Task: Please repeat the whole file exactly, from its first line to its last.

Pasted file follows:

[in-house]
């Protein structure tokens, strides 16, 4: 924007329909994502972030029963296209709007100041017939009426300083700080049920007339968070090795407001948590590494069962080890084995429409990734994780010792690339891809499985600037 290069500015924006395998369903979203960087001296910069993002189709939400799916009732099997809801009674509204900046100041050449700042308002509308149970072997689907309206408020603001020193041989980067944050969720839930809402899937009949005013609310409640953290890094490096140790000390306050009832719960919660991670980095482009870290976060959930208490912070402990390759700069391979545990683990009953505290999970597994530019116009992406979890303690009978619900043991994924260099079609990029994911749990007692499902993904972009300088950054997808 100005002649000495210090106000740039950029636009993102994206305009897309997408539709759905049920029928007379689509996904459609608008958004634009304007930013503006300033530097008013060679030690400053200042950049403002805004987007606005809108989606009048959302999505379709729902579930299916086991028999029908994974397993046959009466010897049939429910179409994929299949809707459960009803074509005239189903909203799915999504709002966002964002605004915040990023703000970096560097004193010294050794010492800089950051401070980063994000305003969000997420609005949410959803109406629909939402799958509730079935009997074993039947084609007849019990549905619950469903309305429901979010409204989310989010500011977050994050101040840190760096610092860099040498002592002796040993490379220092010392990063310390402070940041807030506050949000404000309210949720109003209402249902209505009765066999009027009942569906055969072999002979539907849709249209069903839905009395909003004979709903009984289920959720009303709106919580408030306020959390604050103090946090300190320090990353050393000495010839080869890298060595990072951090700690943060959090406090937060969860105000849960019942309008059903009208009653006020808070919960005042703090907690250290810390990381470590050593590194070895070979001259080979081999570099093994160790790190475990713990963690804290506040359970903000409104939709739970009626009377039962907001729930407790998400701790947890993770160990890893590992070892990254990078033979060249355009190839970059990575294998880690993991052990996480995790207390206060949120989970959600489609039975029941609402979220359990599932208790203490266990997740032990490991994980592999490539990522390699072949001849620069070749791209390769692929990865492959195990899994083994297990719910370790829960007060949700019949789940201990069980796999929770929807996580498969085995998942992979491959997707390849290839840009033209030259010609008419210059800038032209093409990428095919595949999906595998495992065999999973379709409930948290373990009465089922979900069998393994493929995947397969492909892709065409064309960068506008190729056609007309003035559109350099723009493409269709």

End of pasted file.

[in-house]
């Protein structure tokens, strides 16, 4: 924007329909994502972030029963296209709007100041017939009426300083700080049920007339968070090795407001948590590494069962080890084995429409990734994780010792690339891809499985600037 290069500015924006395998369903979203960087001296910069993002189709939400799916009732099997809801009674509204900046100041050449700042308002509308149970072997689907309206408020603001020193041989980067944050969720839930809402899937009949005013609310409640953290890094490096140790000390306050009832719960919660991670980095482009870290976060959930208490912070402990390759700069391979545990683990009953505290999970597994530019116009992406979890303690009978619900043991994924260099079609990029994911749990007692499902993904972009300088950054997808 100005002649000495210090106000740039950029636009993102994206305009897309997408539709759905049920029928007379689509996904459609608008958004634009304007930013503006300033530097008013060679030690400053200042950049403002805004987007606005809108989606009048959302999505379709729902579930299916086991028999029908994974397993046959009466010897049939429910179409994929299949809707459960009803074509005239189903909203799915999504709002966002964002605004915040990023703000970096560097004193010294050794010492800089950051401070980063994000305003969000997420609005949410959803109406629909939402799958509730079935009997074993039947084609007849019990549905619950469903309305429901979010409204989310989010500011977050994050101040840190760096610092860099040498002592002796040993490379220092010392990063310390402070940041807030506050949000404000309210949720109003209402249902209505009765066999009027009942569906055969072999002979539907849709249209069903839905009395909003004979709903009984289920959720009303709106919580408030306020959390604050103090946090300190320090990353050393000495010839080869890298060595990072951090700690943060959090406090937060969860105000849960019942309008059903009208009653006020808070919960005042703090907690250290810390990381470590050593590194070895070979001259080979081999570099093994160790790190475990713990963690804290506040359970903000409104939709739970009626009377039962907001729930407790998400701790947890993770160990890893590992070892990254990078033979060249355009190839970059990575294998880690993991052990996480995790207390206060949120989970959600489609039975029941609402979220359990599932208790203490266990997740032990490991994980592999490539990522390699072949001849620069070749791209390769692929990865492959195990899994083994297990719910370790829960007060949700019949789940201990069980796999929770929807996580498969085995998942992979491959997707390849290839840009033209030259010609008419210059800038032209093409990428095919595949999906595998495992065999999973379709409930948290373990009465089922979900069998393994493929995947397969492909892709065409064309960068506008190729056609007309003035559109350099723009493409269709």